Is OCD A Disability? Requirements for Benefits & More

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Those who grapple with the relentless cycle of obsessions and compulsions often navigate a complex terrain where the boundaries between health, normalcy, and disability become blurred. This medical condition is called Obsessive-Compulsive Disorder and may significantly affect an individual’s daily living. Individuals with this condition may have wondered, “Is OCD a disability?” As they may struggle to do their daily activities and need assistance.

In this article, we will answer the question, “Is OCD a disability?” by diving into what OCD is, what defines a disability, if you can receive benefits from an OCD disability, and the best ways to manage OCD.

What is Obsessive-Compulsive Disorder (OCD)?

Obsessive-Compulsive Disorder, or OCD, is a mental health condition characterized by two main components: obsessions and compulsions. These components make up the two categories that symptoms of OCD fall into. These symptoms may vary in intensity and frequency among individuals. Some individuals may experience primarily obsessions, while others may have a combination of obsessions and compulsions.

Types of Obsessions

Obsessions are categorized by intrusive, distressing, and persistent thoughts, images, or urges occupying an individual’s mind. These thoughts may feel uncontrollable or irrational. Some common obsessions individuals may experience can include:

  • Contamination Obsessions: Individuals with OCD may have an intense fear of germs, dirt, or contaminants. They may worry excessively about becoming ill or contaminating others.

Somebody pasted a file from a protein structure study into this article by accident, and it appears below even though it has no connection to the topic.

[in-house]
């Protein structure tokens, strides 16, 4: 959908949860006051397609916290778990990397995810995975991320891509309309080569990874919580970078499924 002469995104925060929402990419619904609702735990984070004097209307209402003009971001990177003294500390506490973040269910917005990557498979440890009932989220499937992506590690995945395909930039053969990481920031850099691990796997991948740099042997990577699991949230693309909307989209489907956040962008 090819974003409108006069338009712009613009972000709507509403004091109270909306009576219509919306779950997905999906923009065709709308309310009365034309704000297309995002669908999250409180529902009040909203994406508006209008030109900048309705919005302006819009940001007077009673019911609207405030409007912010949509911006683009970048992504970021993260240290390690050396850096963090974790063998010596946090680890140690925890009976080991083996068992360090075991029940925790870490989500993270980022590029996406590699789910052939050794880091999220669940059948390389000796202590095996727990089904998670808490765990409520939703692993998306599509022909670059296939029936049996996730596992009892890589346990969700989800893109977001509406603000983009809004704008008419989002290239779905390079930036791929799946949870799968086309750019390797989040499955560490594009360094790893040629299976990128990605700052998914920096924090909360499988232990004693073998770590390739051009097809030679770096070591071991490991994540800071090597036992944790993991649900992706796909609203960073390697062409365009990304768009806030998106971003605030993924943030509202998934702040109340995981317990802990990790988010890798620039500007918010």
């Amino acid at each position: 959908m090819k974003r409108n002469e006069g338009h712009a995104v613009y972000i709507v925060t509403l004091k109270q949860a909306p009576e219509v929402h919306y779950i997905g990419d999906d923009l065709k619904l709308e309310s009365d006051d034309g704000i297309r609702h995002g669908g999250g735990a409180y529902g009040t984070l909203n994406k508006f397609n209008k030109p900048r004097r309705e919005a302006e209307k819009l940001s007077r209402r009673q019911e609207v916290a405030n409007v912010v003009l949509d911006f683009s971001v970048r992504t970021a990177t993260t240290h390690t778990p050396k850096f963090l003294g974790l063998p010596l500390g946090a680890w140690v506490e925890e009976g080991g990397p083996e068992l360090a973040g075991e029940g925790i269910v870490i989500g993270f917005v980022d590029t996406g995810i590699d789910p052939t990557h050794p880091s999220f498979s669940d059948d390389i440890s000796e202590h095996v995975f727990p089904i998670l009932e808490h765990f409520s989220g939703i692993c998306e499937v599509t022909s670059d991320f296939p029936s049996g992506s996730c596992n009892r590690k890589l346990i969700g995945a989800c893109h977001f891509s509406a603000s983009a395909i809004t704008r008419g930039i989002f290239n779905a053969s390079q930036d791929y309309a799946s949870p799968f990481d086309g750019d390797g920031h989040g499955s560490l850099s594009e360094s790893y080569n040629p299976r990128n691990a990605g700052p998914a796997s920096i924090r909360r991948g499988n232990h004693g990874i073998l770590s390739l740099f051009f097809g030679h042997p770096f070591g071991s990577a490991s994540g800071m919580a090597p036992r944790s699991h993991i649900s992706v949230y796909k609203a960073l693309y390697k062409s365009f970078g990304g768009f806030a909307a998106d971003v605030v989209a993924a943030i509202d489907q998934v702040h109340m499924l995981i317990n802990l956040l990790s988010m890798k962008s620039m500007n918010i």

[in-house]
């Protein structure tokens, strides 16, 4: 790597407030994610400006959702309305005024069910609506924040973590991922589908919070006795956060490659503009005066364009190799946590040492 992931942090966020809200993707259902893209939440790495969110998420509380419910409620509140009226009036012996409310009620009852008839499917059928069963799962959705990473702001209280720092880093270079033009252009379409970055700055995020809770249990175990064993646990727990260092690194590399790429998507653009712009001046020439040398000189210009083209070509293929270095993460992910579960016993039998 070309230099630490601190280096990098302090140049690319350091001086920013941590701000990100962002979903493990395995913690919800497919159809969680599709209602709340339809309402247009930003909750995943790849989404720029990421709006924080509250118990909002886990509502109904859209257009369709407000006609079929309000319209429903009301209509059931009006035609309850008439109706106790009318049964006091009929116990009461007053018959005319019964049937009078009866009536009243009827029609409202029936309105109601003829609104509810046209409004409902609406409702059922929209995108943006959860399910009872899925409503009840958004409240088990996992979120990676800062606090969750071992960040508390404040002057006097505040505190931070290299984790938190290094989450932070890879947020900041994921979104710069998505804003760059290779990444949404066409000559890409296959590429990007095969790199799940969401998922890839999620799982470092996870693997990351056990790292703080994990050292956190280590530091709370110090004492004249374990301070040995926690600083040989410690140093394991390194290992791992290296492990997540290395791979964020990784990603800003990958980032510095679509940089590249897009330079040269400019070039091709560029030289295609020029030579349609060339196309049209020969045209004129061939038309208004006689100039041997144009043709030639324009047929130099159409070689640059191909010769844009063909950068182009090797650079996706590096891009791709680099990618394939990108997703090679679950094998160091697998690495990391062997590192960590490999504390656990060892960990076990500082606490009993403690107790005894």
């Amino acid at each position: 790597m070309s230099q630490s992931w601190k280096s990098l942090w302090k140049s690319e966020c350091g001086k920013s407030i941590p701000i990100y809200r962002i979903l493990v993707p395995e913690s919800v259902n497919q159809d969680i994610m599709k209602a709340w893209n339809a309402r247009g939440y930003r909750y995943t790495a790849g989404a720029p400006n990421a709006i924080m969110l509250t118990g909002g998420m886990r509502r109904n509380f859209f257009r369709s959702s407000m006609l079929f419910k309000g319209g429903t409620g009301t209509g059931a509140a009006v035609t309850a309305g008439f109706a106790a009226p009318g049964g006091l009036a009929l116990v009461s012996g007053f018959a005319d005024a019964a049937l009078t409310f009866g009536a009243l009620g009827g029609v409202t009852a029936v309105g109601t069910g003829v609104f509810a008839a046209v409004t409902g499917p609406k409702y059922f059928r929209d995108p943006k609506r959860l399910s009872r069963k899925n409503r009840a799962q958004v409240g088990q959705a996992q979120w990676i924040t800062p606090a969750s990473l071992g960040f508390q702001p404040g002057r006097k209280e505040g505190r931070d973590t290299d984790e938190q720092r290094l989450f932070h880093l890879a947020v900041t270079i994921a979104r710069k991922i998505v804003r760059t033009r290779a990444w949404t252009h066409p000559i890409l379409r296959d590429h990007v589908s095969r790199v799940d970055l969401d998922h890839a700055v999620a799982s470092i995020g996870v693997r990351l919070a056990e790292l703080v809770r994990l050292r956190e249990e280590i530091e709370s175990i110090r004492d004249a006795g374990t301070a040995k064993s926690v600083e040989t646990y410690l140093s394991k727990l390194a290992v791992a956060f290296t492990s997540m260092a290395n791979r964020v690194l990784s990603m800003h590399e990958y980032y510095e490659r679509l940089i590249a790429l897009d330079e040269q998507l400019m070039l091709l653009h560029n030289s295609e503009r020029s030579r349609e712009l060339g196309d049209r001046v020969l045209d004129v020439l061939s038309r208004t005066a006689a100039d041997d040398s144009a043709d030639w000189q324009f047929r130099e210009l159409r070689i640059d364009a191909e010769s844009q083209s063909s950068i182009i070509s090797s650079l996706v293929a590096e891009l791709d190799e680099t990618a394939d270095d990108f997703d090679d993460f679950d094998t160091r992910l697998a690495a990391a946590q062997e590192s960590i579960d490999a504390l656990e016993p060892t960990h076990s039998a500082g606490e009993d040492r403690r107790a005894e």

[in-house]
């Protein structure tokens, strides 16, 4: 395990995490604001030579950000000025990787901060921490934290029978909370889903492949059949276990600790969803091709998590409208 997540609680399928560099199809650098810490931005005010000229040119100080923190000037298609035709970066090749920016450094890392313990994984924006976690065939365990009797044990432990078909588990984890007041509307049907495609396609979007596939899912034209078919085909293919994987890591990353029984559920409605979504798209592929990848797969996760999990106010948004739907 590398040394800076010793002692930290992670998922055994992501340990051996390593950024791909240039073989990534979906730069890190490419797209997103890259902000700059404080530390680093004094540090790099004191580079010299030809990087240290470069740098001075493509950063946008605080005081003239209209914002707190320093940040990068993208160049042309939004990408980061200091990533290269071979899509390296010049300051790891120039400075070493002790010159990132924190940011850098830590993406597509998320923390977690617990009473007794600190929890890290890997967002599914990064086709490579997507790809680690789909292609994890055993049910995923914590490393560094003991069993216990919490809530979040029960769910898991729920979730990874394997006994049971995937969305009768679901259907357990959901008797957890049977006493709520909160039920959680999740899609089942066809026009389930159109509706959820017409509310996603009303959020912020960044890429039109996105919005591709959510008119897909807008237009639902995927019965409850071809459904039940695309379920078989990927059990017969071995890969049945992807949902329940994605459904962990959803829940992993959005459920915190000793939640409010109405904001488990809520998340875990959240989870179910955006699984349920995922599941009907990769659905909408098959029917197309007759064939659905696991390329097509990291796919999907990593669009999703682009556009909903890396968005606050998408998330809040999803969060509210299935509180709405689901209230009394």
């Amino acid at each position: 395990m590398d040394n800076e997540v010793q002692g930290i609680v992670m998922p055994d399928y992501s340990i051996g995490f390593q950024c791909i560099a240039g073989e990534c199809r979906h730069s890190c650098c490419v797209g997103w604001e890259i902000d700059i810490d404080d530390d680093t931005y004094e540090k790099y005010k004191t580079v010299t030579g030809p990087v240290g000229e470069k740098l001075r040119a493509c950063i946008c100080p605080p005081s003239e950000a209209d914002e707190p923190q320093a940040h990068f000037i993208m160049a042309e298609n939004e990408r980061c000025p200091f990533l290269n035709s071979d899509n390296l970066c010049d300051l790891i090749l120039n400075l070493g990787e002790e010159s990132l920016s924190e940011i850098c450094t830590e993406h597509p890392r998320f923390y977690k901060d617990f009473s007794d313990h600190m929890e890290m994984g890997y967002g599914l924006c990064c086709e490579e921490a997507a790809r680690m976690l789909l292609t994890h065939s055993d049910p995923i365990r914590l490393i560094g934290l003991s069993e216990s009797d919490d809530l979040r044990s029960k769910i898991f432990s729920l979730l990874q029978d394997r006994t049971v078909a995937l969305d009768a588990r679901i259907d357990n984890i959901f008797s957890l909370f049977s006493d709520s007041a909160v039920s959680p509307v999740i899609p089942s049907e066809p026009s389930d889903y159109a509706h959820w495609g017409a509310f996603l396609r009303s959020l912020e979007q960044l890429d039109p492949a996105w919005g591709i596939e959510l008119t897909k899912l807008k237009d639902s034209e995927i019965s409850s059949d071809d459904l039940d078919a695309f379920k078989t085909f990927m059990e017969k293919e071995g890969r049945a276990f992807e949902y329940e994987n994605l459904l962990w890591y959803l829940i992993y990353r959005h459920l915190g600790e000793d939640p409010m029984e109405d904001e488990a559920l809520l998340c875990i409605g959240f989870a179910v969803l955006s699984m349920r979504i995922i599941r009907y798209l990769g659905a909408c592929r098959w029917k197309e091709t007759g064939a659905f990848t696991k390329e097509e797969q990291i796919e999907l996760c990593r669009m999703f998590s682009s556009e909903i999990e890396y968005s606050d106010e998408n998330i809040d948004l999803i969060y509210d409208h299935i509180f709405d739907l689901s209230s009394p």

• Symmetry and Ordering Obsessions: Some individuals with OCD may obsessively arrange and rearrange objects or insist on having things in perfect order. They may become anxious or upset when things are not symmetrical or orderly.
  • Harm Obsessions: These obsessions involve fear of causing harm to oneself or others, even if it’s involuntarily. Individuals with harm obsessions may have intrusive thoughts of accidents or violence.
  • Religious Obsessions: Some individual with OCD may have intrusive thoughts related to their religious or moral beliefs. They may worry excessively about committing sins or offending their religious principles.
  • Unwanted Sexual Thoughts: These obsessions involve explicit or taboo sexual thoughts that can cause an individual to become significantly upset. Individuals may fear being labeled as immoral or deviant because of these thoughts.
woman with ocd organizing office supplies

Types of Compulsions

Compulsions are repetitive behaviors or mental acts that individuals with OCD perform in response to their obsessions. The purpose of compulsions is to alleviate any anxiety or discomfort caused by the obsessions. These compulsions often only provide temporary relief. Some common compulsions individuals may experience include:

  • Checking: Individuals may repeatedly check doors, appliances, locks, or other items to ensure they are secure. This is common among those with obsessions about safety or harm.